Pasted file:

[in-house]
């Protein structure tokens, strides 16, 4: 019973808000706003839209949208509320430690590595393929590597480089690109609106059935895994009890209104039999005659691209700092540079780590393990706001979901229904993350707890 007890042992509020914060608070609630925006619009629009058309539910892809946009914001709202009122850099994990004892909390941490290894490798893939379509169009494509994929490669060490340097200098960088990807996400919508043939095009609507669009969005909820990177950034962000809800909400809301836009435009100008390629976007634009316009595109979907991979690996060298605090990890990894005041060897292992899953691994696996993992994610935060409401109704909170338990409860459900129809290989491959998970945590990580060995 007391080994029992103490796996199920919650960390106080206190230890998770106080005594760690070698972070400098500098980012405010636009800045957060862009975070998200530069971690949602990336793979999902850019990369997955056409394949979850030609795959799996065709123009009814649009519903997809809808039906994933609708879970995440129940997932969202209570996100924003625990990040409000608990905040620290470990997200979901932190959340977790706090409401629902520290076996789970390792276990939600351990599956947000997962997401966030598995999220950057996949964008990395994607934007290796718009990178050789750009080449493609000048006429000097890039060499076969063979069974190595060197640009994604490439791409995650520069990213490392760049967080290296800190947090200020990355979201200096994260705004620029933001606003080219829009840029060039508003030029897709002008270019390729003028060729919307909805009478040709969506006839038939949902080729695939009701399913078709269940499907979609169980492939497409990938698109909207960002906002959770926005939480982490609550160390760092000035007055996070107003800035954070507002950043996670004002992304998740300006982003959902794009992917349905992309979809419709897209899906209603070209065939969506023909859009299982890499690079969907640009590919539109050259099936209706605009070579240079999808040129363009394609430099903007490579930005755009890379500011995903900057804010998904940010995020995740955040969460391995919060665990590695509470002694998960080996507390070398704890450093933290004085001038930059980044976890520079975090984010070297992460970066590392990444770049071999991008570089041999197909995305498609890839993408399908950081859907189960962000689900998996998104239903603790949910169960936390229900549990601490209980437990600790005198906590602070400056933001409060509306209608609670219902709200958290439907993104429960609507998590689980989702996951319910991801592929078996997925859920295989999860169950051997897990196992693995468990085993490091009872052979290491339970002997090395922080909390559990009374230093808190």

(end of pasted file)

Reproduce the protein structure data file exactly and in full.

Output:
[in-house]
């Protein structure tokens, strides 16, 4: 019973808000706003839209949208509320430690590595393929590597480089690109609106059935895994009890209104039999005659691209700092540079780590393990706001979901229904993350707890 007890042992509020914060608070609630925006619009629009058309539910892809946009914001709202009122850099994990004892909390941490290894490798893939379509169009494509994929490669060490340097200098960088990807996400919508043939095009609507669009969005909820990177950034962000809800909400809301836009435009100008390629976007634009316009595109979907991979690996060298605090990890990894005041060897292992899953691994696996993992994610935060409401109704909170338990409860459900129809290989491959998970945590990580060995 007391080994029992103490796996199920919650960390106080206190230890998770106080005594760690070698972070400098500098980012405010636009800045957060862009975070998200530069971690949602990336793979999902850019990369997955056409394949979850030609795959799996065709123009009814649009519903997809809808039906994933609708879970995440129940997932969202209570996100924003625990990040409000608990905040620290470990997200979901932190959340977790706090409401629902520290076996789970390792276990939600351990599956947000997962997401966030598995999220950057996949964008990395994607934007290796718009990178050789750009080449493609000048006429000097890039060499076969063979069974190595060197640009994604490439791409995650520069990213490392760049967080290296800190947090200020990355979201200096994260705004620029933001606003080219829009840029060039508003030029897709002008270019390729003028060729919307909805009478040709969506006839038939949902080729695939009701399913078709269940499907979609169980492939497409990938698109909207960002906002959770926005939480982490609550160390760092000035007055996070107003800035954070507002950043996670004002992304998740300006982003959902794009992917349905992309979809419709897209899906209603070209065939969506023909859009299982890499690079969907640009590919539109050259099936209706605009070579240079999808040129363009394609430099903007490579930005755009890379500011995903900057804010998904940010995020995740955040969460391995919060665990590695509470002694998960080996507390070398704890450093933290004085001038930059980044976890520079975090984010070297992460970066590392990444770049071999991008570089041999197909995305498609890839993408399908950081859907189960962000689900998996998104239903603790949910169960936390229900549990601490209980437990600790005198906590602070400056933001409060509306209608609670219902709200958290439907993104429960609507998590689980989702996951319910991801592929078996997925859920295989999860169950051997897990196992693995468990085993490091009872052979290491339970002997090395922080909390559990009374230093808190």